French presidential candidate Macron defends “method of real shifts in power”

By on March 29, 2017


French presidential hopeful Emmanual Macron on Tuesday defended his "method of real shifts in power" and specified the manner in which he plans to run the country if he gets elected. (Photo: Emmanuel Macron/Facebook)
French presidential hopeful Emmanual Macron on Tuesday defended his “method of real shifts in power” and specified the manner in which he plans to run the country if he gets elected. (Photo: Emmanuel Macron/Facebook)

PARIS—French presidential hopeful Emmanual Macron on Tuesday defended his “method of real shifts in power” and specified the manner in which he plans to run the country if he gets elected.

The founder of the “En Marche!” movement has entered into the fray to respond to his detractors who claim that, if he is elected, he will not be able to govern, for lack of a coherent parliamentary majority.

“Our objective is to turn the page on the last five years, and more broadly the last 20 years, with the political practices which accompanied them,” Macron, the former Economy Minister of sitting President Francois Hollande, told a press conference, at his campaign headquarters.

“I wanted to present the method of real changes in power that we are in the process of constructing, that between powerlessness and efficiency, between the world of yesterday and the new world,” said Macron.

He said his objective is “to make work together those who share our project, regardless of the camp from which they come,” “to change customs, and also faces, because we cannot make something new with the old.”

The “En Marche!” founder denounced the “tick-tock of the right and left,” “the ministers chosen for their supposed political weight and without any other legitimacy than the fact to be apparatchiks,” as well as the political class “still too made up of men over 50 years-old.”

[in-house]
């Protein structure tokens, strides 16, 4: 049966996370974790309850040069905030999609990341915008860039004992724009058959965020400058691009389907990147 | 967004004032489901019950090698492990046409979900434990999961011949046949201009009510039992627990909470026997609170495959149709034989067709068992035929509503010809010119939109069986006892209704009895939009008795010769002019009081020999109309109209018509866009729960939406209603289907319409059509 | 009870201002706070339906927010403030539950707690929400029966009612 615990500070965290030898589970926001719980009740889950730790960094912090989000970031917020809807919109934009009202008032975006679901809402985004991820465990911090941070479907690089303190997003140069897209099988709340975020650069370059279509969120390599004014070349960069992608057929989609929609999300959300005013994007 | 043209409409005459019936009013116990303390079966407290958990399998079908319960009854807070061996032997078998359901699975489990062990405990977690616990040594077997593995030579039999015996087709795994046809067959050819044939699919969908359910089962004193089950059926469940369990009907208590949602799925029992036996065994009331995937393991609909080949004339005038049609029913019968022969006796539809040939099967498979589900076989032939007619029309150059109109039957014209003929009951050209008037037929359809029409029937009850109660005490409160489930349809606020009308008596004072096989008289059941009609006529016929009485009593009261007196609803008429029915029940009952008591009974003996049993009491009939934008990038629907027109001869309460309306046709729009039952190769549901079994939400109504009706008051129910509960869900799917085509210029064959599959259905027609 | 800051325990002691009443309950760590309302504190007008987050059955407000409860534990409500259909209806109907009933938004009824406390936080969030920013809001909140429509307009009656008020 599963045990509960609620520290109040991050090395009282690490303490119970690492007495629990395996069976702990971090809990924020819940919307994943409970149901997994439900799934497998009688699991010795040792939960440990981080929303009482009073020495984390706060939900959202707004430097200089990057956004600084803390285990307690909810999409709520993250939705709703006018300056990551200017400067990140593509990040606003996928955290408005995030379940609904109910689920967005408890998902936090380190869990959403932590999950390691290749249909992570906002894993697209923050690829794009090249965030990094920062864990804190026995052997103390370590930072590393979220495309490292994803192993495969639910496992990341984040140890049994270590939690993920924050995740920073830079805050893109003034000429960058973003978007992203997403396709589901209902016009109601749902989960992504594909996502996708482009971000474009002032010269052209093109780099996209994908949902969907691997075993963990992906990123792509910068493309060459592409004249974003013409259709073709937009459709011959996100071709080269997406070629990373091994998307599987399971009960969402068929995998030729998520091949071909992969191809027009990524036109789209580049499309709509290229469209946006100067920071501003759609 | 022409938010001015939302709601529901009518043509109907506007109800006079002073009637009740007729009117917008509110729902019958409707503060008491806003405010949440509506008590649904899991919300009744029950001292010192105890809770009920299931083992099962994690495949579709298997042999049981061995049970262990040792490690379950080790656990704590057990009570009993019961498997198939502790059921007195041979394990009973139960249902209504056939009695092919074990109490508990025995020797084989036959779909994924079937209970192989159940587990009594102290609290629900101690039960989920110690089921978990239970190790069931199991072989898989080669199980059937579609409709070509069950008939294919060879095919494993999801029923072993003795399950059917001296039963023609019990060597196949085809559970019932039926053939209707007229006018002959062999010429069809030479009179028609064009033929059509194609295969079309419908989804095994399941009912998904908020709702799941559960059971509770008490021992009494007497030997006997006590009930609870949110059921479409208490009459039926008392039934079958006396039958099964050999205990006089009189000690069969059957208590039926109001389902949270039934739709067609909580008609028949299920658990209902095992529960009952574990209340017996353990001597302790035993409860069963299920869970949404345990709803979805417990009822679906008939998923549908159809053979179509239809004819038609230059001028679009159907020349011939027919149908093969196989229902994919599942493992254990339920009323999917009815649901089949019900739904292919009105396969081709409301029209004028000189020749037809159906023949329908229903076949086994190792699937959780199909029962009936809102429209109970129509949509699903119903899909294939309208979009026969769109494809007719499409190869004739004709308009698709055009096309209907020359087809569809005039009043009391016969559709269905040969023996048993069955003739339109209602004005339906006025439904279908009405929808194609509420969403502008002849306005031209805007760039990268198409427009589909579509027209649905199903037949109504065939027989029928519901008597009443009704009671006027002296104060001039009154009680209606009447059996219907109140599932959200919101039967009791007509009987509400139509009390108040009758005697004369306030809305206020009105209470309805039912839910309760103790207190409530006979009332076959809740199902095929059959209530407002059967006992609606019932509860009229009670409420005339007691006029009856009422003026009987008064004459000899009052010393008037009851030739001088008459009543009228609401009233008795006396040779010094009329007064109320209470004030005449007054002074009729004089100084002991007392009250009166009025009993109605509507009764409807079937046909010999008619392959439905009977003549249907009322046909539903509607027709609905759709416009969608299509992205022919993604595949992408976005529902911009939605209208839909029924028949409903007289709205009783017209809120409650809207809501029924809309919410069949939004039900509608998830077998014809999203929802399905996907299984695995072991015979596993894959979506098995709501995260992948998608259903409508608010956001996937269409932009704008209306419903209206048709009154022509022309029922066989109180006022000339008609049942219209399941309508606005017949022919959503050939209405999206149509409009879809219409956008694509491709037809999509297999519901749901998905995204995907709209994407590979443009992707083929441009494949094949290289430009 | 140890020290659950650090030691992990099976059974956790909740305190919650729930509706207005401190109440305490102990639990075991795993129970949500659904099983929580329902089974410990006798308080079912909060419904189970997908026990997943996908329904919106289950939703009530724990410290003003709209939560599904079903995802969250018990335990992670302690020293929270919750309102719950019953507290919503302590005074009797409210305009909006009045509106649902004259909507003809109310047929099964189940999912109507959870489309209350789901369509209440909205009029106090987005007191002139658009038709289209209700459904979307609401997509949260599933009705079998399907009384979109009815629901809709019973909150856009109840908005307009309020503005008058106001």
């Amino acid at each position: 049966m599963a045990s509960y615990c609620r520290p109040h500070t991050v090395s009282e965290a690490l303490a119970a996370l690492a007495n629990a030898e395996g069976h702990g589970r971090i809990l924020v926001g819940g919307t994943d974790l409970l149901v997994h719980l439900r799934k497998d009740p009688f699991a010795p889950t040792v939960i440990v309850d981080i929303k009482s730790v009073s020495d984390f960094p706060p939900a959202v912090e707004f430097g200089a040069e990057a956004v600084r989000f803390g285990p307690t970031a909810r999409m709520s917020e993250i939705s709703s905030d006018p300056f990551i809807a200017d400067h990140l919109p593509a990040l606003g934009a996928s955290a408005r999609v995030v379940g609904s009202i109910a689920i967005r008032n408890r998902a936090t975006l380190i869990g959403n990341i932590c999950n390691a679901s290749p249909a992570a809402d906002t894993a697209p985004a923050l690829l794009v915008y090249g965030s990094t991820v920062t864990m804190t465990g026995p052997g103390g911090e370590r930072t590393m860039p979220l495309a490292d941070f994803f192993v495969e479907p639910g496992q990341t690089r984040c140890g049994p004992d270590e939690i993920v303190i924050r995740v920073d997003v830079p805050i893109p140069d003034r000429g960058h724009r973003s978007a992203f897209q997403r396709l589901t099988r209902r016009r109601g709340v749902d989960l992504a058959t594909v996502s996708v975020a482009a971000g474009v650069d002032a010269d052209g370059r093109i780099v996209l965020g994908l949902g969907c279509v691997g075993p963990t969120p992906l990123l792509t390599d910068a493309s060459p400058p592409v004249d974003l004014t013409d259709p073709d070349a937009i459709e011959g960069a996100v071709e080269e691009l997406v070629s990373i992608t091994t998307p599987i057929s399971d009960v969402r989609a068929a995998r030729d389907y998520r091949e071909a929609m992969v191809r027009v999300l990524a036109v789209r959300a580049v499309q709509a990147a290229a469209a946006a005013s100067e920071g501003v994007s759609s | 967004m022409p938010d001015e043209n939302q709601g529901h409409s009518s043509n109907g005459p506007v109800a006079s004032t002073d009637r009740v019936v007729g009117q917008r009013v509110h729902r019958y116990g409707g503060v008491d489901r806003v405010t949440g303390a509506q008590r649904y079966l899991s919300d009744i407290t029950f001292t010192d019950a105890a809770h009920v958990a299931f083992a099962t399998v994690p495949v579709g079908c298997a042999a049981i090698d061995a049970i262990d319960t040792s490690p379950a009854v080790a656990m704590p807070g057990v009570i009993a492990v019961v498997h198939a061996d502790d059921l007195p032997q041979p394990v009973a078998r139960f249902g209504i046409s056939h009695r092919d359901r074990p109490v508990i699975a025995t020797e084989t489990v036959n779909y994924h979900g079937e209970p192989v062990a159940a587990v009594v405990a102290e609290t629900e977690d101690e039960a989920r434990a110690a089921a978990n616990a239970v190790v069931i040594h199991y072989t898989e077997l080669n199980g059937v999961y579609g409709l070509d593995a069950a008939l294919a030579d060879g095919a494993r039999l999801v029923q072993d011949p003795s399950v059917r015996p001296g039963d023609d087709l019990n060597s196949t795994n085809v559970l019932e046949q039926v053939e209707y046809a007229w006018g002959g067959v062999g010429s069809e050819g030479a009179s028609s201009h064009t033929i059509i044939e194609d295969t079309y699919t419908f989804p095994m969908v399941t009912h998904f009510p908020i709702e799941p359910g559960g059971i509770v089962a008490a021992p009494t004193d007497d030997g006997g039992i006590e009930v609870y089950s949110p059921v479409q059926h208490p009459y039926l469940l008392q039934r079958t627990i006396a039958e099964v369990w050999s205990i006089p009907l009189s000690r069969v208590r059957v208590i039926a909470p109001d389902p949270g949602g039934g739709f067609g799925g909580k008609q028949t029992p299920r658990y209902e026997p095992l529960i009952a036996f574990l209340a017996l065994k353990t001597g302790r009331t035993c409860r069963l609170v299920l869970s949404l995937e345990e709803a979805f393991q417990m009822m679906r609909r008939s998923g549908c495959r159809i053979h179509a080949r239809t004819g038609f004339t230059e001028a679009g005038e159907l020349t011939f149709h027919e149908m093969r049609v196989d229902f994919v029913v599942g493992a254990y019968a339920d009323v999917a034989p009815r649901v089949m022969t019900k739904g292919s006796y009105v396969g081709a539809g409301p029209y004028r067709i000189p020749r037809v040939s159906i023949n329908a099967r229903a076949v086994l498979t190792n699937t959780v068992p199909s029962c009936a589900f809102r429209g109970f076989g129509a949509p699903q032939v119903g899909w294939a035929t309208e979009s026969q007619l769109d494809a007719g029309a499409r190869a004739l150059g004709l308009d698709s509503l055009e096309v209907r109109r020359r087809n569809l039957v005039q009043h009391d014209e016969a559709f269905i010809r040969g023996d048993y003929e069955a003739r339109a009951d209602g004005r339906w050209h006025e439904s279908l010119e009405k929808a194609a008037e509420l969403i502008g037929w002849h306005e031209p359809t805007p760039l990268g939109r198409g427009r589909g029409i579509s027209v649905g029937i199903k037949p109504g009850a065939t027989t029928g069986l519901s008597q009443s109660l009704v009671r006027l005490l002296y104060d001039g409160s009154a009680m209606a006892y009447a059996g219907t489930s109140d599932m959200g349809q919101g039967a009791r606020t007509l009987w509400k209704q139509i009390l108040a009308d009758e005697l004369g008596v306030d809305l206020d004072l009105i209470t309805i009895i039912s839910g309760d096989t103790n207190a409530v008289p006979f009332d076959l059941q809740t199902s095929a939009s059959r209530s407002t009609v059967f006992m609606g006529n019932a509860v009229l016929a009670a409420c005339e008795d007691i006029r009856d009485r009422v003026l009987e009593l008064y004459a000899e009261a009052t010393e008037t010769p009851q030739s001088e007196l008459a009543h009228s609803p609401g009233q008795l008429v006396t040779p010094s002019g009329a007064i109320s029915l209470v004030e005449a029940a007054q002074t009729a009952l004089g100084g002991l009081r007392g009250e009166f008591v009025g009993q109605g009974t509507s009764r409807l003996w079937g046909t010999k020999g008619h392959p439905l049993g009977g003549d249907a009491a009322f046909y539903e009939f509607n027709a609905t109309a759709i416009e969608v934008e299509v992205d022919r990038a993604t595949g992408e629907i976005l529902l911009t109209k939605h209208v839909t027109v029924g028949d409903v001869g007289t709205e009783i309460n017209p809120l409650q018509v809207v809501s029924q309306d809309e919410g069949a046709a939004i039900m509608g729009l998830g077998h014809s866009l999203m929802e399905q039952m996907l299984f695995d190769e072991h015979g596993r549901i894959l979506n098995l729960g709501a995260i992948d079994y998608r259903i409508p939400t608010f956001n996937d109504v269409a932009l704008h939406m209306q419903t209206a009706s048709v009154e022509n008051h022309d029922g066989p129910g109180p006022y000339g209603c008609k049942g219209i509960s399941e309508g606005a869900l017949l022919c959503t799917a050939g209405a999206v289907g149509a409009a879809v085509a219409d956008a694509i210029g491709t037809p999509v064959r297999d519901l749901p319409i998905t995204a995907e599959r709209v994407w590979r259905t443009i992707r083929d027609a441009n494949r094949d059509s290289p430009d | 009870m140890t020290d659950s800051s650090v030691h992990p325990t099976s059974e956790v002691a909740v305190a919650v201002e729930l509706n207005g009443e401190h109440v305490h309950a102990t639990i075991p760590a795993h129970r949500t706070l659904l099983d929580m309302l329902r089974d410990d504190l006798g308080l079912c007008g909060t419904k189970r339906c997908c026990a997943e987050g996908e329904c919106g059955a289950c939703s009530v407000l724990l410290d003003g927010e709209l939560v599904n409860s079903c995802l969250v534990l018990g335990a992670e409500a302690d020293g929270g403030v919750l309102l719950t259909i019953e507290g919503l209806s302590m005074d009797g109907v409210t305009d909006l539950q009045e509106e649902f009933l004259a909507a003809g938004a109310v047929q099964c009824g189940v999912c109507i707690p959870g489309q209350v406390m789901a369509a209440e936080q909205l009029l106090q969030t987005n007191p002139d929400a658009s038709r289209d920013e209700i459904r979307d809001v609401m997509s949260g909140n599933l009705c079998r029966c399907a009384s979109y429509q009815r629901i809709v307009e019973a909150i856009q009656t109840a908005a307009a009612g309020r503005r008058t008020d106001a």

Macron, shoulder to shoulder in polls with the president of the far-right National Front (FN) Marine Le Pen in the race for the presidency, clearly wanted to cut short the recurring critiques which call into doubt his ability to govern and to dispose of a parliamentary majority.

The presidential hopeful first traced the contours of his government which he says will not be run by a newcomer but by an experienced political manager, “chosen by their skills.”

The government will be cut back and only contain 15 ministers, appointed for their strengths and not “for their political weight,” he said.

Half will be women, “including ministries in the foreground,” he said. A “consequential part” of the minsters will come from civil society, continued Macron.

The candidate for “En Marche!” also committed himself to putting an end to the “hyper-management” of the President of the Republic. Ministers will work under the authority of the first among them, “with a clear roadmap” and “according to the objectives (which will be) fixed,” he declared.

The former economy minister also made it clear that despite having support from both the right and the left, he would not be taken hostage by the different political sensibilities who backed him. “All the sponsorships are welcome, but no sponsorship will stop me from reforming and advancing,” he insisted.

As the first round of voting in presidential elections draws near, the question of June legislative elections has begun to become more pressing. If the candidates of “En Marche!” aren’t carried by the wave of presidential elections, a Macron presidency would be constrained to form a parliamentary coalition, even to form a cohabitation government from the start of his term, according to his detractors.

Macron swept the hypothesis aside, by saying, “My government will be able to rely on a parliamentary majority which will be obtained thanks to the coherence the French have always demonstrated.”

“The movement will be open but coherent, it will be a majority of efficiency. We will invest 577 candidates under the banner of the presidential majority. There will be one half made up of female candidates and they will be irreproachable from a legal point of view,” he said. “There will be no agreement of political machinery.”

Macron also indicated that the naming of candidates for the legislative elections would be done “by successive waves” starting “the day after the second round of presidential elections” scheduled for May 7.

The presidential candidate ended his statement by evoking the numerous undecided voters who, according to several surveys, confirm that they still haven’t chosen who they will vote for on April 23, during the first round of the elections. According to those polls, close to half of Macron’s potential voters would still be particularly unstable.